Patients need to keep up their end of the deal
A Medical Perspective
Sometimes doctors get very frustrated when patients don't seem to get it. Take the overweight man with heart problems who will continue to decline in health until he loses weight and lowers his cholesterol but he never listens. Take the drug addict who shows up in the Emergency Room at least twice a week who will not kick the habit unless he gets put away and into a treatment program. And the list goes on…
In each case the doctor provides compassionate medical care, often without passing judgment on the patient. Do you know how hard that is sometimes? Sometimes I've come very close to shaking my patients and saying "What the heck were you thinking for ______" (fill in the blank), but I don't. It's not the doctor's place to do things like that, even if he wants to do so.
I was working in the Emergency Room one day and a nurse asked me to do a 12 lead EKG, a job which I perform about a dozen times during a typical eight hour shift. As I wheeled the machine into the room, I see a man in his early 30's talking to his young daughter. "It'll be OK sweetie. Go outside with my friend while daddy gets checked out." The daughter hugs her dad and then leaves.
The man is visibly anxious but otherwise looks fine. I usually get to talking to the patient while I'm attaching the electrodes to their chest to put them at ease but I don't have to for this one. Before I can say anything he starts talking.
"Man, I really messed up. I smoked a whole bowl of coke yesterday and now my heart is racing. I can't let my ex-wife find out or else she'll take away my daughter. What will happen?" he asks.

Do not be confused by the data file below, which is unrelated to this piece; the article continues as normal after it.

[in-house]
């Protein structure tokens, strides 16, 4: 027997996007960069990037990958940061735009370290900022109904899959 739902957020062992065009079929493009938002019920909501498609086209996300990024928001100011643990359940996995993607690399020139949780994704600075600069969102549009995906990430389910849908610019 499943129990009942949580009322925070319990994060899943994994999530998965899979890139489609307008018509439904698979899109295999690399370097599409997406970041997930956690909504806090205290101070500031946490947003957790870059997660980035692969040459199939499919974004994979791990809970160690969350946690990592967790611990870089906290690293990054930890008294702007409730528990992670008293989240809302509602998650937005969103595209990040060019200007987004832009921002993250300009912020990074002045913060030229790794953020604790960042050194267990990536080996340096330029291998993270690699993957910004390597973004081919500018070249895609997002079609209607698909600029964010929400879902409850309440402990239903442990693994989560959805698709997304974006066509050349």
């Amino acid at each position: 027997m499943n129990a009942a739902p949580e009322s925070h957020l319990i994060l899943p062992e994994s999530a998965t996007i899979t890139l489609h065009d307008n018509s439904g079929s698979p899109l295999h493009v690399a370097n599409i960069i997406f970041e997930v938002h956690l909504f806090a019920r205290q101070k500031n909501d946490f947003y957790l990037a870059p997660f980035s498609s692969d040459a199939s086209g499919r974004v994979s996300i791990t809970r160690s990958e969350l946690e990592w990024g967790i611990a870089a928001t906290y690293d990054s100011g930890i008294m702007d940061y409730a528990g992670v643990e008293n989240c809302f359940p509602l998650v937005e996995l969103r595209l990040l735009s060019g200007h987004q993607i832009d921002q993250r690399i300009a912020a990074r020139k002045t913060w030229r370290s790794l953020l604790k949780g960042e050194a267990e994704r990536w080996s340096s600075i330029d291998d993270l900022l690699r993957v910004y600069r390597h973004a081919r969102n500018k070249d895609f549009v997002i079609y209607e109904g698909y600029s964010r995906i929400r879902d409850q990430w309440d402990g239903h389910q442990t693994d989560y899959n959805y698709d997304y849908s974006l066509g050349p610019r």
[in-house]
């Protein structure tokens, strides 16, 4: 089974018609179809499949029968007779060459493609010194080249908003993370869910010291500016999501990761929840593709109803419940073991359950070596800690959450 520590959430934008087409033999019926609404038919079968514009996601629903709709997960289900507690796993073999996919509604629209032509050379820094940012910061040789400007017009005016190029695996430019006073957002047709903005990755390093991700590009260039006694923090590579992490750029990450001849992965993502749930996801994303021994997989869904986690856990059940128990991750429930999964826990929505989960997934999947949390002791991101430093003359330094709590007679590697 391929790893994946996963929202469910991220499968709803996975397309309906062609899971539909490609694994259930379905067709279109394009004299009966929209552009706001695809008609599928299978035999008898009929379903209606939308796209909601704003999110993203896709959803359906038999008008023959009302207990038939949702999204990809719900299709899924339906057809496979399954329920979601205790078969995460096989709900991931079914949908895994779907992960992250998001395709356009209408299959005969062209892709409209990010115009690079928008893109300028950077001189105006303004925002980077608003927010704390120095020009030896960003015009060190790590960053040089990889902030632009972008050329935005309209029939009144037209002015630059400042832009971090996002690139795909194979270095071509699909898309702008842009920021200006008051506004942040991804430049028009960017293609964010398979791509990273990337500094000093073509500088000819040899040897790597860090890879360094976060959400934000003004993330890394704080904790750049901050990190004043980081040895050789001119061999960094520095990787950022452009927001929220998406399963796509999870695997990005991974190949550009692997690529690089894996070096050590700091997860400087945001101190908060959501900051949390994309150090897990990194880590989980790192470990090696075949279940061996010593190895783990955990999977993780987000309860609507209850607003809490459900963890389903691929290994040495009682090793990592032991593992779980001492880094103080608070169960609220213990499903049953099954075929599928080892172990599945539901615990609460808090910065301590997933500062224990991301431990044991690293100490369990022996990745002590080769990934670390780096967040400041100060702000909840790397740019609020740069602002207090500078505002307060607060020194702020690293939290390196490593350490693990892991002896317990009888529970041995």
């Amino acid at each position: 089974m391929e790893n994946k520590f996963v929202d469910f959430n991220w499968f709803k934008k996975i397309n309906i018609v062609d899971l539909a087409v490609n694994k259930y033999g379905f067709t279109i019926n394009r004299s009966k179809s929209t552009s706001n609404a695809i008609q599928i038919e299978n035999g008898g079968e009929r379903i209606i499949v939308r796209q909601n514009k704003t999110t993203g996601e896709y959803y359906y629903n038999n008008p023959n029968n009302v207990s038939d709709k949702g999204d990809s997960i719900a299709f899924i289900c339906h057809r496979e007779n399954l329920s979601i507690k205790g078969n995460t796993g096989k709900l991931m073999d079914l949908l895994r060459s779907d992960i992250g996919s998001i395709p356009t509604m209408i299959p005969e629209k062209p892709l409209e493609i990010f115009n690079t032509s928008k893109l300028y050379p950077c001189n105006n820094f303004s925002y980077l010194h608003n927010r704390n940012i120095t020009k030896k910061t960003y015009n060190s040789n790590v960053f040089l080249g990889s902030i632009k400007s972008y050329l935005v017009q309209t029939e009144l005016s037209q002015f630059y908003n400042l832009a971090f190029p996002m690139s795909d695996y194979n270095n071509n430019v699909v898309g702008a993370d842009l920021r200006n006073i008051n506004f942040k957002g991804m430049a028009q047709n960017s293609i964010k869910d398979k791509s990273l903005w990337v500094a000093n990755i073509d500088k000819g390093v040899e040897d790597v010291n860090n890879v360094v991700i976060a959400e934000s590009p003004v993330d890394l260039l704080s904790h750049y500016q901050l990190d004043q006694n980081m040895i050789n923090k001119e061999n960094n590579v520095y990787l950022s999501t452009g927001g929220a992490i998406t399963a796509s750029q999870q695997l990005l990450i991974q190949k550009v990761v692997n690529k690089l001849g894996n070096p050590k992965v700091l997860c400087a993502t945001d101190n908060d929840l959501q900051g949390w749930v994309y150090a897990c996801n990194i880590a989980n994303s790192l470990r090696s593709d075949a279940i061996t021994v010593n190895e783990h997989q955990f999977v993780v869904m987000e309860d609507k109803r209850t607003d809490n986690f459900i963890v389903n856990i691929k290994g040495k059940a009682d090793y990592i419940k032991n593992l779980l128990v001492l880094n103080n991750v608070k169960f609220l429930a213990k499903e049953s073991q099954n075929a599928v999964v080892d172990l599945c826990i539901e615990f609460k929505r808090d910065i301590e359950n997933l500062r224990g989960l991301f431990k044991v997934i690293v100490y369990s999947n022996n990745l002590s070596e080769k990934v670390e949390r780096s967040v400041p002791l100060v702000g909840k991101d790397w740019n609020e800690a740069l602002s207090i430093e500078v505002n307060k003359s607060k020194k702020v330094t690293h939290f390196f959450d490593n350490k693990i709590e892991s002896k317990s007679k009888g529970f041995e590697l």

"Uh…I don't know. I'm sure you'll figure something out." I said, stumbling over my words. I continue setting up the machine and I run the EKG in silence.
In my mind I'm thinking, "What the heck are you thinking, doing drugs with a child in your house! Of course they should take your daughter away from you! Are you stupid or something? What if she finds daddy's cocaine stash and has some! Ever thought of that?! What if you shoot up one day and daddy ends up dead of a drug overdose, what will your daughter think then?" I envision myself shaking him up and down to drive home my point.
When you choose to mess up your own life then what you do is your own business. When you endanger the life or future well-being of a child it really gets to me. Of course I did not carry out what I was thinking but sometimes I think I should have. Yet I did my job- providing quality medical care without passing judgment or telling him what I really thought.
What doctors often find is that you don't get to pick and choose the patients and problems you deal with. You learn that you will have to keep yourself from passing judgment on your patients or trying to unfairly coerce them into doing what you think is the right thing, even if it is in the patient's best interest.
As far as the case I mentioned I never did find out what happened to the man or his daughter since my shift ended soon after that. That's the way it is in the Emergency Room; you often can't follow your patient's care all the way to discharge. Standard procedure would have involved notifying social services but anything can happen from there. I can only hope that the daughter ended up okay and is not living with her father. Sometimes that is all you can do: hope.
Steve Carroll is a sophomore biology major. He is certified as an Emergency Medical Technician and a firefighter in Pennsylvania. His future plans include going to medical school and becoming an Emergency Room doctor or a trauma surgeon. He can be reached at email@example.com.
The views expressed in this column are those of the author and not necessarily those of The Observer.
All Viewpoint Stories for Friday, October 12, 2001